Synchrotron radiation: an extraordinary tool to perform innovative 3D/4D biomedical imaging and radiotherapy

Synchrotron radiation

February 21st 2020 11:30, room U2-03
Dr. Alberto Bravin
European Synchrotron Radiation Facility, ID17 Biomedical beamline, Grenoble, France

Synchrotron radiation facilities are laboratories where the most intense and collimated X-ray beams on Earth are made available to researchers for a wide range of applications. In medicine, synchrotron Xrays are used to develop new imaging, radiation therapy and surgery techniques, applied to in-vitro and in-vivo models. The high degree of coherence of the X-ray issued by a synchrotron source permit to apply powerful imaging techniques like phase contrast computed tomography imaging (PCI-CT). This is an experimental methodology, which simultaneously provides micrometric spatial resolution, high soft-tissue sensitivity and full-organ coverage without any need for sample dissection, staining/labelling or contrast agent injection.
A platform for stereotactic radiation therapy trials targeting brain tumours and a station for preclinical investigations using high dose rate (FLASH) beam therapy using microbeams are made available to the international users’ community. In the first case, beams can be stereotactically delivered to a tumour previously loaded with a high-Z material that allows to locally enhancing the dose deposition. In microbeam radiation therapy, multienergy X-rays (dose rate >10,000 Gray/s) are spatially fractionated in arrays of microscopic beams (25-600 μm wide, 50 to 1200 μm spaced) and delivered with submillimetric precision. Doses up to hundreds of Grays, delivered in a fraction of a second, can be very well tolerated by the tissues as shown in several small and large animal models.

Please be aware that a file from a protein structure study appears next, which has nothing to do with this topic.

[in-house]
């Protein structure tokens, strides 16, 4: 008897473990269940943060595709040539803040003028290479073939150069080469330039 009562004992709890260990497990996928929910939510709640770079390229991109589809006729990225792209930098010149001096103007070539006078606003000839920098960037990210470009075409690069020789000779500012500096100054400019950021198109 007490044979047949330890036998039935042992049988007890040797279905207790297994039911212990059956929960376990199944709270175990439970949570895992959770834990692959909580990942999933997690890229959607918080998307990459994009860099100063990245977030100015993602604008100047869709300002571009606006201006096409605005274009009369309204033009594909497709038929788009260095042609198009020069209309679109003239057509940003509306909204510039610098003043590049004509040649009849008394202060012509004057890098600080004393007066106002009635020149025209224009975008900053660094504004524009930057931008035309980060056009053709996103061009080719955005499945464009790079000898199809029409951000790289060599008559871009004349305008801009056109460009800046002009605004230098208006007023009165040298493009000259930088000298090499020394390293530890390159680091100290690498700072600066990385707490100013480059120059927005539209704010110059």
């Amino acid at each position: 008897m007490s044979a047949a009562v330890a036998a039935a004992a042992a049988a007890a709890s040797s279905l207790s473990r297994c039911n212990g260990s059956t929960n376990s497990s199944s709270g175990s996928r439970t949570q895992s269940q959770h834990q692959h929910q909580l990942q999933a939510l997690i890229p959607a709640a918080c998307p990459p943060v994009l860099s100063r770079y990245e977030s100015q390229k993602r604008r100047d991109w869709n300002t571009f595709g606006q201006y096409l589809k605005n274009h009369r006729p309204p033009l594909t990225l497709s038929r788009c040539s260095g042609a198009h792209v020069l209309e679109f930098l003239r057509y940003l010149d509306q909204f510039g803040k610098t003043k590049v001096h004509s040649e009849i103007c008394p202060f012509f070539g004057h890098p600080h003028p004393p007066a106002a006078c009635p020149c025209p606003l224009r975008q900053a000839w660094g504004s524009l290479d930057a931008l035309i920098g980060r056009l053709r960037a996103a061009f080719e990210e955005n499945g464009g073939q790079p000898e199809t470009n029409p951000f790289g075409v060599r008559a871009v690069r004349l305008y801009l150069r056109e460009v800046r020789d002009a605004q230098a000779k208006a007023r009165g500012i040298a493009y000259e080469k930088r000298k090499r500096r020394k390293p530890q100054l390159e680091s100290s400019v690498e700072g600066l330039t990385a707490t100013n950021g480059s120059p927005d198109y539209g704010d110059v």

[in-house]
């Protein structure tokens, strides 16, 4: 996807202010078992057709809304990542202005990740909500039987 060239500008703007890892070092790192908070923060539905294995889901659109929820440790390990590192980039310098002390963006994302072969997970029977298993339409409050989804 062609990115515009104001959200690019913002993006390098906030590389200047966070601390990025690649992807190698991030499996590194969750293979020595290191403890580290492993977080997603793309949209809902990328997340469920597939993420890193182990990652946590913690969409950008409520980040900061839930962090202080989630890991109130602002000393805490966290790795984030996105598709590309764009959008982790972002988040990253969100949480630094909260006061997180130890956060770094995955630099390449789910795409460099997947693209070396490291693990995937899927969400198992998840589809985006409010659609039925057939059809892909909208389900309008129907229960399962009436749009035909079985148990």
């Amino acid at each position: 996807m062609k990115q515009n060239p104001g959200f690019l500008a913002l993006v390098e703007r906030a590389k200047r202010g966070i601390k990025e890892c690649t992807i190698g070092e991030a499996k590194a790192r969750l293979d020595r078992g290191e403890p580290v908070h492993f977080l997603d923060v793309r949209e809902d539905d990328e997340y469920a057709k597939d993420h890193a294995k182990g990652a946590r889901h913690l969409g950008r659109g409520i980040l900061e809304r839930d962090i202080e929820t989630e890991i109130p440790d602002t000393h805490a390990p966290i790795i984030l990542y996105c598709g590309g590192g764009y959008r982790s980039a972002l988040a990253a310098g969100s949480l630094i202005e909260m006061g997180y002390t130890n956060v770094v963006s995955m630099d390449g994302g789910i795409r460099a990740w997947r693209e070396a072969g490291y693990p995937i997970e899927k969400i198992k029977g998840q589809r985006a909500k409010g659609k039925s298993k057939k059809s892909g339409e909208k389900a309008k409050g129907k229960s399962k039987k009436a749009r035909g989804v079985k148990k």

After a brief introduction to synchrotron radiation, highlights on the application of PCI-CT in bioimaging and the state-of-the-art in radiotherapy and radiosurgery using synchrotron radiation will be presented.